Challenges to empirically studying power
- There are multiple kinds of power (e.g., resources, legitimacy) that can sometimes be used to gain other kinds of power, so we can’t operationalize power simply in one way (e.g., authority, outcome control, etc). Theory Comparison.
- Power doesn’t necessarily have to be acted on; measuring people’s potential power, and not just power actions they have performed or consequences of those actions, is important.
- Power changes, so it can’t just be manipulated or measured at one point in time.
- People do not recognize all uses of power as power, and may change their behavior if it is labeled with reference to power.
- Experimental control often eliminates choice on participants’ parts, but having choice is necessary to exercising power and to allowing it to have consequences.
- Power use and need deprivation can have real and dangerous consequences (e.g., death) that a researcher would not want to produce.
The In Game was designed to overcome these Challenges
- Operationalizes several kinds of power at once (e.g., force, resources, legitimacy, obligations, personal attractiveness) using different kinds of game tokens and rules.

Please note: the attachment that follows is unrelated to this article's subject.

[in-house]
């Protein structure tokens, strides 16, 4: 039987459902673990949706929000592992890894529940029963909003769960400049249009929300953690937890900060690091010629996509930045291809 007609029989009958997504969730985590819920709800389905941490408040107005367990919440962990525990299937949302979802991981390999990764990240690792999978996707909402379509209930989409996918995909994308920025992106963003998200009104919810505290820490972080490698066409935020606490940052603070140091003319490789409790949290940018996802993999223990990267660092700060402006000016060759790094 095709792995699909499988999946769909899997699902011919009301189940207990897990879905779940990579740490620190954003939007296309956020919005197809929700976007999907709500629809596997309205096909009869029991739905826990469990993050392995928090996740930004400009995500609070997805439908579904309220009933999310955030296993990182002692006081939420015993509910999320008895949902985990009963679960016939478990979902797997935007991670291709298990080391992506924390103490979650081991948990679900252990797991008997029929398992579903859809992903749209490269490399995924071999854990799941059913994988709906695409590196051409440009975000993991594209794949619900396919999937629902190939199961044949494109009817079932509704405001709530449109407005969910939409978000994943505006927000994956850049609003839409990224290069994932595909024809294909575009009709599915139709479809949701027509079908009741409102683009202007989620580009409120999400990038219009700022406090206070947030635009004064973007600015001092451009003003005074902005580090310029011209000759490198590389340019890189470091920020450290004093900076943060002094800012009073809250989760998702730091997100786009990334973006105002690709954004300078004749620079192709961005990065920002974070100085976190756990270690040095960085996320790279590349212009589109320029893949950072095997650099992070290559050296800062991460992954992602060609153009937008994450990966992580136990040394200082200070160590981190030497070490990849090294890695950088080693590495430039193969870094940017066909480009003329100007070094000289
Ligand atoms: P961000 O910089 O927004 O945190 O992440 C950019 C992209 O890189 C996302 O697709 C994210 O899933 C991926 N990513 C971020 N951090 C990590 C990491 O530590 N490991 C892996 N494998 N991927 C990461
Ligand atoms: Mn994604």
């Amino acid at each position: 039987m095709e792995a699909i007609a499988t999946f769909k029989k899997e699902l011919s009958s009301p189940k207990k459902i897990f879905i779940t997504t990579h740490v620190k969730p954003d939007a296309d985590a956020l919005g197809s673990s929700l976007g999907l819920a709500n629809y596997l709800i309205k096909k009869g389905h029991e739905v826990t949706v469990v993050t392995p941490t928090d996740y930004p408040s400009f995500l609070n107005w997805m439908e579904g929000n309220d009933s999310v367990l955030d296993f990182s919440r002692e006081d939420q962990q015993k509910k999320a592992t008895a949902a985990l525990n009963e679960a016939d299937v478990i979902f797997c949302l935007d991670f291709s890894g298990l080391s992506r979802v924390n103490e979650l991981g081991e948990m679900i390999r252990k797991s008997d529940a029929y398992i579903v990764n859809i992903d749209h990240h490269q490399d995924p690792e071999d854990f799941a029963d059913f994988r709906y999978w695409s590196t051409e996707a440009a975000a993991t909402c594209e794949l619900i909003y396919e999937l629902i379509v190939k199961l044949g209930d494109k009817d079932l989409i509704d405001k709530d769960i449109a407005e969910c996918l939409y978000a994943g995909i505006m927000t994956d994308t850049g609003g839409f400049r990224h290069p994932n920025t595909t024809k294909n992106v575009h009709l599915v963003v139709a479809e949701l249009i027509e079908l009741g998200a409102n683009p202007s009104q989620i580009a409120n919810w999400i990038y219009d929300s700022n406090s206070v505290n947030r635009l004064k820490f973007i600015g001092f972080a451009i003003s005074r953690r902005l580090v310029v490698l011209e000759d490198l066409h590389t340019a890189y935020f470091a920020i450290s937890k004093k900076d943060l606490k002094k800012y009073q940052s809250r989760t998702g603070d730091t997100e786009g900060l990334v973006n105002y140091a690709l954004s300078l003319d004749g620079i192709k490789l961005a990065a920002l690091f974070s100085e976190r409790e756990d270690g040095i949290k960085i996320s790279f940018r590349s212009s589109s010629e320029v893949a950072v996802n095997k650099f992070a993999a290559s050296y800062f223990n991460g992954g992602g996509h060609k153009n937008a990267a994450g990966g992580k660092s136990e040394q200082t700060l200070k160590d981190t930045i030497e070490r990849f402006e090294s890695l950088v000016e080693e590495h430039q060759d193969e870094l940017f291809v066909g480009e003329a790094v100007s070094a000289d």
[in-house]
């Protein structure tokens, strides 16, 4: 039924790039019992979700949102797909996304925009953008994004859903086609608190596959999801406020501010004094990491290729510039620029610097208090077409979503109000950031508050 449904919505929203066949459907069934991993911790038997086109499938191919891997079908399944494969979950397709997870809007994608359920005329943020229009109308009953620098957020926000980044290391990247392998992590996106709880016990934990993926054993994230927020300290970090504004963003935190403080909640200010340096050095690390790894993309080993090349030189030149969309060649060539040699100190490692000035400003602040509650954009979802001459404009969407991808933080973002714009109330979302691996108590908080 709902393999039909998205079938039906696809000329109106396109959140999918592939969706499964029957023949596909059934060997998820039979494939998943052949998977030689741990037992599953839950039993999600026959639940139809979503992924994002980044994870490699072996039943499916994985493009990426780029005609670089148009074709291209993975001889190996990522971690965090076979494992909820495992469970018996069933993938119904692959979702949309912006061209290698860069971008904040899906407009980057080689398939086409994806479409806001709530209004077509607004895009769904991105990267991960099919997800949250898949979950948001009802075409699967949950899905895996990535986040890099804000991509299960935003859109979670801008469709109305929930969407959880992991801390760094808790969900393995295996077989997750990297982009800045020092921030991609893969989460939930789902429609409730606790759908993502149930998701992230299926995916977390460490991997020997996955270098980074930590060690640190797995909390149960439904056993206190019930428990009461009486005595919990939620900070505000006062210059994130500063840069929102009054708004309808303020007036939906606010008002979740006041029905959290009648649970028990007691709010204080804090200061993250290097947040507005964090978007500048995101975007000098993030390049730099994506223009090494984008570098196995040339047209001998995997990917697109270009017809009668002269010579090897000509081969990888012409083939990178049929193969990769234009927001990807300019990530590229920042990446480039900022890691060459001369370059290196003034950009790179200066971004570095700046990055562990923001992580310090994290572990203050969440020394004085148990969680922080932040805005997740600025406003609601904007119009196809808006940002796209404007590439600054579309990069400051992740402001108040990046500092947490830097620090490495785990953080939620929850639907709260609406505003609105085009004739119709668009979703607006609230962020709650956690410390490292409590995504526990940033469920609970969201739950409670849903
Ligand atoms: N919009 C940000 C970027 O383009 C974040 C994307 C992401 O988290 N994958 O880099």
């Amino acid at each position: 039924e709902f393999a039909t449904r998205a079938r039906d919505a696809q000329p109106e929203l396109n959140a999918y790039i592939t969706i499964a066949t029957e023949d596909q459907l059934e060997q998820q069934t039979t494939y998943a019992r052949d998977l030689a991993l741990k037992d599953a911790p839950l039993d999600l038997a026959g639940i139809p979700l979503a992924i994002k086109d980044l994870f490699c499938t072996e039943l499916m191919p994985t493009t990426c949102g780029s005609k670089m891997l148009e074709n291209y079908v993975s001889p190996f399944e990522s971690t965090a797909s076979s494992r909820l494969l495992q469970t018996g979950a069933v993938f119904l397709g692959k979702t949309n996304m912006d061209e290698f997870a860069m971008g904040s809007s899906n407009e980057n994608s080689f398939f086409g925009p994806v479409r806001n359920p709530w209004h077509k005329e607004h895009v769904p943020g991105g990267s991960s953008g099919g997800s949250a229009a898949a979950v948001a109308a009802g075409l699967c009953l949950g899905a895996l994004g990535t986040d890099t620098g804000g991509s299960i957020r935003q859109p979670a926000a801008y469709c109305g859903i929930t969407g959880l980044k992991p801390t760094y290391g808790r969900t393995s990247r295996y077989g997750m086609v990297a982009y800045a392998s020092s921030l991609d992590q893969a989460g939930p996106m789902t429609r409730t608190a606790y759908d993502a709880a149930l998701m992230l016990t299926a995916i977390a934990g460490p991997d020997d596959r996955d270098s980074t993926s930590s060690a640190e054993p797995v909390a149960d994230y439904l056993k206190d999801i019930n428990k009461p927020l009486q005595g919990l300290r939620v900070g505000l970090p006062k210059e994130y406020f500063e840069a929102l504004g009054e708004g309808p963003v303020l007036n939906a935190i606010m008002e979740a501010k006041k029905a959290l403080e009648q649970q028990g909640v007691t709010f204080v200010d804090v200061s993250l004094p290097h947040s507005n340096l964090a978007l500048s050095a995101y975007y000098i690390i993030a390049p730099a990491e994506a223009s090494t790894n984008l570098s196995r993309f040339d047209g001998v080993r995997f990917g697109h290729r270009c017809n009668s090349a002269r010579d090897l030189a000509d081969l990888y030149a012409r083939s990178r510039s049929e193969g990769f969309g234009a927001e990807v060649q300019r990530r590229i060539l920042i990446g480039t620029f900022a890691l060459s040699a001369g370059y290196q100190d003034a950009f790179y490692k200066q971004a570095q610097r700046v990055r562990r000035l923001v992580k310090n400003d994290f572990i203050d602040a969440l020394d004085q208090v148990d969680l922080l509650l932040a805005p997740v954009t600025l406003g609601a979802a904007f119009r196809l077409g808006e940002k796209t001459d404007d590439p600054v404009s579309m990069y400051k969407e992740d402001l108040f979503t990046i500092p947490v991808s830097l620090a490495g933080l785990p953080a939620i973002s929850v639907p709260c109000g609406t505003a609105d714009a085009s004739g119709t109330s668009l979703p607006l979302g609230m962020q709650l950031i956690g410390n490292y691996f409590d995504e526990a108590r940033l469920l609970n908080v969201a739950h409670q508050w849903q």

- Potential power can be measured independently from enacted power (behaviors of players) and consequences of use of power (reputations of others, redistribution of potential power, inequality in power distribution, accumulation of potential power, survival).
- Captures dynamic nature of power because changes are possible throughout the game.
- Allows researcher to randomly assign conditions but participants are still given choices over how they want to behavior.
- The choices they make influence the other participants and form the social ecology.
- Game can simulate consequential and dangerous actions like lack of survival, violence, reproduction, inequality.
Overview of the In Game
- Players are given a goal (the most basic one is to “survive” or stay in the game).
- Players take turns in rounds. On their turns, players have choice about how and whether to act — within constraints of their tokens, the rules, and (in some circumstances) the other player’s situations.
- Deck of event cards stimulates choices and represents life events.
- Rules about each kind of game (power) token instantiate different kinds of power (e.g., force, legitimacy).
- It is not necessary to explain anything about power or to rely on standard symbols and concepts for the game to work.
- The game permits consequences to self and other players from mutual power use.
- The game allows researchers to measure potential power (what type of each token all players have), enacted power (behaviors within the game), perceptions of power (players or observers beliefs and attitudes about other players or power in general) and many consequences of collective power use, including subjective well-being and stress, simulated mortality, simulated alliances, fealty, perceived injustice, the development or curtailment of inequality, and emergent cultural norms.